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Mapping Town Formation: Precision, Accuracy, and Memory

Author(s): April Beisaw ; James Gibb

Year: 2013

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Summary

The archaeology of town formation is often guided by the use of historic maps; regional maps narrow down the location of lost towns, and local maps match archaeological finds to documented structures. The Port Tobacco Archaeological Project used both regional and local maps to interpret one 60-acre town site, with mixed results. Are the Native American deposits the remnants of Captain John Smith's Potopaco? Do the identified foundations correspond to the buildings on historic maps? Precision field mapping and spatial analyses of recovered artifacts needed to consider two biasing factors: 1) site formation processes (abandonment of dilapidated structures and clean-up of their debris), and 2) the imprecise and inaccurate methods of those who constructed historic maps (they were not meant to be accurate representations of long gone places). Mapping town formation, therefore, requires appreciation for and acceptance of the limitations of maps for recalling the past as it was.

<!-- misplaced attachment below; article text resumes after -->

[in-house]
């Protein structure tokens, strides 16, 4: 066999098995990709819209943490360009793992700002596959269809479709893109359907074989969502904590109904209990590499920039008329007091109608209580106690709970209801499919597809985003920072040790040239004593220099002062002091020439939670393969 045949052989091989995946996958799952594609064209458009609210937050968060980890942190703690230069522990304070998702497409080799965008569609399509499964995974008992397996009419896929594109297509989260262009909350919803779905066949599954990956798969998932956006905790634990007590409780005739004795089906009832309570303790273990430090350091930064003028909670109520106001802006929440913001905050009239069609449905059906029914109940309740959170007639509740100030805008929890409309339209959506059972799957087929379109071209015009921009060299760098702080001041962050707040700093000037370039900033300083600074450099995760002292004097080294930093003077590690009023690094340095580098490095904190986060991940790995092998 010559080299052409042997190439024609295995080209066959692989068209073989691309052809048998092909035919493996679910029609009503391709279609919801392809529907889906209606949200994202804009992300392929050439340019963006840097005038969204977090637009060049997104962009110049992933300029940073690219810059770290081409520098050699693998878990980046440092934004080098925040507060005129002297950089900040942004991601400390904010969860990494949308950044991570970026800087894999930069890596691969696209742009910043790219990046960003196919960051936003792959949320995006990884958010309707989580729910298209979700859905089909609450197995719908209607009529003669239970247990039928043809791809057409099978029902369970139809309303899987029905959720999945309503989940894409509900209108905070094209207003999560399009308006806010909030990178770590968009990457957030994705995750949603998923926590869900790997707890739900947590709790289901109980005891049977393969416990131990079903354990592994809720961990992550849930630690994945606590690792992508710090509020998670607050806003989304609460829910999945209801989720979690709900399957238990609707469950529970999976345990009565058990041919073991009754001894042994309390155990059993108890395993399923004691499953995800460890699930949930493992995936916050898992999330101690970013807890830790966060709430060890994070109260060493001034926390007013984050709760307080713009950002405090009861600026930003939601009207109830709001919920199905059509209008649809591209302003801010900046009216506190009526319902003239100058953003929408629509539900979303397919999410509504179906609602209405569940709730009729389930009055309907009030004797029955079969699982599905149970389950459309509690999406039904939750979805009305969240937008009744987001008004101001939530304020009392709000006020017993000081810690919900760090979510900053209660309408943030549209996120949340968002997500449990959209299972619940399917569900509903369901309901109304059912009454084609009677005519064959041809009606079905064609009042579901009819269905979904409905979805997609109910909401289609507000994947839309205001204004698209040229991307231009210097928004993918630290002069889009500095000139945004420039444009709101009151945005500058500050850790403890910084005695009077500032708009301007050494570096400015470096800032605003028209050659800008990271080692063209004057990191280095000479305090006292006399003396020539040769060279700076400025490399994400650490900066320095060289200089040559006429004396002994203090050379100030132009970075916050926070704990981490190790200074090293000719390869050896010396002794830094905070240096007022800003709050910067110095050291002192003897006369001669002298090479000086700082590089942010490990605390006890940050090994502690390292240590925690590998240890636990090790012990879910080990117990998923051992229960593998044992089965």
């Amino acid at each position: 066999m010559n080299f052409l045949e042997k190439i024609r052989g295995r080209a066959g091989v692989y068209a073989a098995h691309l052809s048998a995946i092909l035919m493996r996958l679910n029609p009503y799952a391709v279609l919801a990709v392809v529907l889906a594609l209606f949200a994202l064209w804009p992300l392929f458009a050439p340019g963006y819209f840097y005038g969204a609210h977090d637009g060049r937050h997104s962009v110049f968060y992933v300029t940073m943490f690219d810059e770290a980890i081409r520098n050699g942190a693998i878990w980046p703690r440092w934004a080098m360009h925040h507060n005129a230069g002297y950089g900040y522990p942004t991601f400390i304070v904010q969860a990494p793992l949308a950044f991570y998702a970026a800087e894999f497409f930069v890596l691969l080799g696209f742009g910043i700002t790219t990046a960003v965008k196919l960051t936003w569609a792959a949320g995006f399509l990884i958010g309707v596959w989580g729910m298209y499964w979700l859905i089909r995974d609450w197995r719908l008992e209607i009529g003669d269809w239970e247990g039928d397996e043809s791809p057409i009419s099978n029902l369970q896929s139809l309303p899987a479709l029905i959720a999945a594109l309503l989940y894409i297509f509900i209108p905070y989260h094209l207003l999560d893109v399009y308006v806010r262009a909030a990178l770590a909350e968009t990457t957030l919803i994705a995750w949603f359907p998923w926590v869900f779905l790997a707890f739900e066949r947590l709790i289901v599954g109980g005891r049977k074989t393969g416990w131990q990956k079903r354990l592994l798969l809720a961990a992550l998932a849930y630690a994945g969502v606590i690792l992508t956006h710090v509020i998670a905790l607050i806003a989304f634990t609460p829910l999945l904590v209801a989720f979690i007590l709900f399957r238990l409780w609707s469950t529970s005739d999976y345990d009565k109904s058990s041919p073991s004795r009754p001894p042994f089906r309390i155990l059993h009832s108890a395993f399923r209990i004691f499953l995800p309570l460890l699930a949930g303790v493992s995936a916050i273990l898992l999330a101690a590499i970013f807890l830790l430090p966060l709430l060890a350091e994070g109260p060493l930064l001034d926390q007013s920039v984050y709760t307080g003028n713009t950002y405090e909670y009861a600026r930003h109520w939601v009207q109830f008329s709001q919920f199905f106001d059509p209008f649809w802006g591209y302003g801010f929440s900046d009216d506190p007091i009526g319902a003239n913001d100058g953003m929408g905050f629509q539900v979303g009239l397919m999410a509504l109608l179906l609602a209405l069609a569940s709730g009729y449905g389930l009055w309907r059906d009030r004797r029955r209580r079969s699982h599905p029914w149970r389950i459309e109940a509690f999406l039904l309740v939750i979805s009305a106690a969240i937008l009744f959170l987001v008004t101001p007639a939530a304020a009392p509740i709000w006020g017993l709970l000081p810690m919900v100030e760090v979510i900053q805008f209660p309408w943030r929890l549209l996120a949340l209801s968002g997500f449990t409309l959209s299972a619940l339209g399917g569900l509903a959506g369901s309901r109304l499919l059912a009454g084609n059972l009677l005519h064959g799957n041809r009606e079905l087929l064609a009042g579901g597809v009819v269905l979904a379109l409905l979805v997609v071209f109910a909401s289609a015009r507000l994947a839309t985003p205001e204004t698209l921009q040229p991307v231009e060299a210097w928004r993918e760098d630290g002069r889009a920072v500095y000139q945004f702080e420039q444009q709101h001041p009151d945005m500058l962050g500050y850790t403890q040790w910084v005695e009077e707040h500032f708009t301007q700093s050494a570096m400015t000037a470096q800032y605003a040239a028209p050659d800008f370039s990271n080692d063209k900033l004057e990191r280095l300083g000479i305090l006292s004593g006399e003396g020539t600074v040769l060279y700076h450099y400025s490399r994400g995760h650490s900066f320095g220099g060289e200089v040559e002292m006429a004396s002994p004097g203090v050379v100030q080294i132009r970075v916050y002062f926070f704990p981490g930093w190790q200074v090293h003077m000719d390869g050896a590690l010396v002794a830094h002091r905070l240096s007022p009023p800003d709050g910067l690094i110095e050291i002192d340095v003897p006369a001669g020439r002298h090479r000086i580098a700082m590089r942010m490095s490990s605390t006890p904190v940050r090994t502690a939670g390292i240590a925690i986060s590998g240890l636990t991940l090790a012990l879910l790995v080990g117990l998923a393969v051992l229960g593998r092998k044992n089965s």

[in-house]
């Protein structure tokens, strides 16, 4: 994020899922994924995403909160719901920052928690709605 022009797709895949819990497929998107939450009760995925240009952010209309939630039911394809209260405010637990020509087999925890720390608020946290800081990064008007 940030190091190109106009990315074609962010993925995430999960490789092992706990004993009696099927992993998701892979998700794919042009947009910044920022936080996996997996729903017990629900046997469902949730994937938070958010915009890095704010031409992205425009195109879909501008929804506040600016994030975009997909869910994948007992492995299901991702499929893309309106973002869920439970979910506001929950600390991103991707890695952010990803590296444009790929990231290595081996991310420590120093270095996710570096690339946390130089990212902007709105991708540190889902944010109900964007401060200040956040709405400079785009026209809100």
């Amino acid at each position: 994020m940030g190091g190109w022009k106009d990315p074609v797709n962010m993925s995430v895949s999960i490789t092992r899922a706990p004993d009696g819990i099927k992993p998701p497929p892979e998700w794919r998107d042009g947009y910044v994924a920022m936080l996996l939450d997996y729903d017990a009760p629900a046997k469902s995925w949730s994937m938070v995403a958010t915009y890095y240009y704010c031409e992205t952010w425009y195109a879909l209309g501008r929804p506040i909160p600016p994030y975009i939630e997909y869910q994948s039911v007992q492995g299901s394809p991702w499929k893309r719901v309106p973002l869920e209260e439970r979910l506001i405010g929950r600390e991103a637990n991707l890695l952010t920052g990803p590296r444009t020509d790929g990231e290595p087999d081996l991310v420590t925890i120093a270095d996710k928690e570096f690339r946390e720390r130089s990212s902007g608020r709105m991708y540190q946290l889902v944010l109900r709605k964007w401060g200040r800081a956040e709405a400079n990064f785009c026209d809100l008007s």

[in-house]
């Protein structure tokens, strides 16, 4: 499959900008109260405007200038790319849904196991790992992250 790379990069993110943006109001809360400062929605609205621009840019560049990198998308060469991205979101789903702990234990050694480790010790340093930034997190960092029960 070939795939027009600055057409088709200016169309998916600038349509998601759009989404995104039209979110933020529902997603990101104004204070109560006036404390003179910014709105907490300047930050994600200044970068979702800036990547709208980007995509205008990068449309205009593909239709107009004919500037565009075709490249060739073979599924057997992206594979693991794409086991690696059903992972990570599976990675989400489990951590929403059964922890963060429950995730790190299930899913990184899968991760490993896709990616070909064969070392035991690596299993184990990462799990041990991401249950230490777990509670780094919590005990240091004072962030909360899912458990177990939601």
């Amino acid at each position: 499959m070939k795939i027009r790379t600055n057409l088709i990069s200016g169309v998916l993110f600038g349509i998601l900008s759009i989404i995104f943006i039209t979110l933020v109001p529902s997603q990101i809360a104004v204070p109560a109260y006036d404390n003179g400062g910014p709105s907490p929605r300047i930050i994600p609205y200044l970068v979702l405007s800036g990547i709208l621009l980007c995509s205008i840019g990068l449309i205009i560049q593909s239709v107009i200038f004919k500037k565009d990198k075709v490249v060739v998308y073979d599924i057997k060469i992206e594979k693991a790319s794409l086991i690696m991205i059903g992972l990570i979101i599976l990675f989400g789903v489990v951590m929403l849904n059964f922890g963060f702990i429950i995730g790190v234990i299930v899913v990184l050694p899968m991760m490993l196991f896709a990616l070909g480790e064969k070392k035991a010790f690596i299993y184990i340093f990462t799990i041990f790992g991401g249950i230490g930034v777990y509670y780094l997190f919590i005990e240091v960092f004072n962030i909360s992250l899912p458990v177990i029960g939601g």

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Cite this Record

Mapping Town Formation: Precision, Accuracy, and Memory. April Beisaw, James Gibb. Presented at Society for Historical Archaeology, Leicester, England, U.K. 2013 ( tDAR id: 428538)


Keywords


Spatial Coverage

min long: -129.199; min lat: 24.495 ; max long: -66.973; max lat: 49.359 ;

Record Identifiers

PaperId(s): 472

Arizona State University The Andrew W. Mellon Foundation National Science Foundation National Endowment for the Humanities Society for American Archaeology Archaeological Institute of America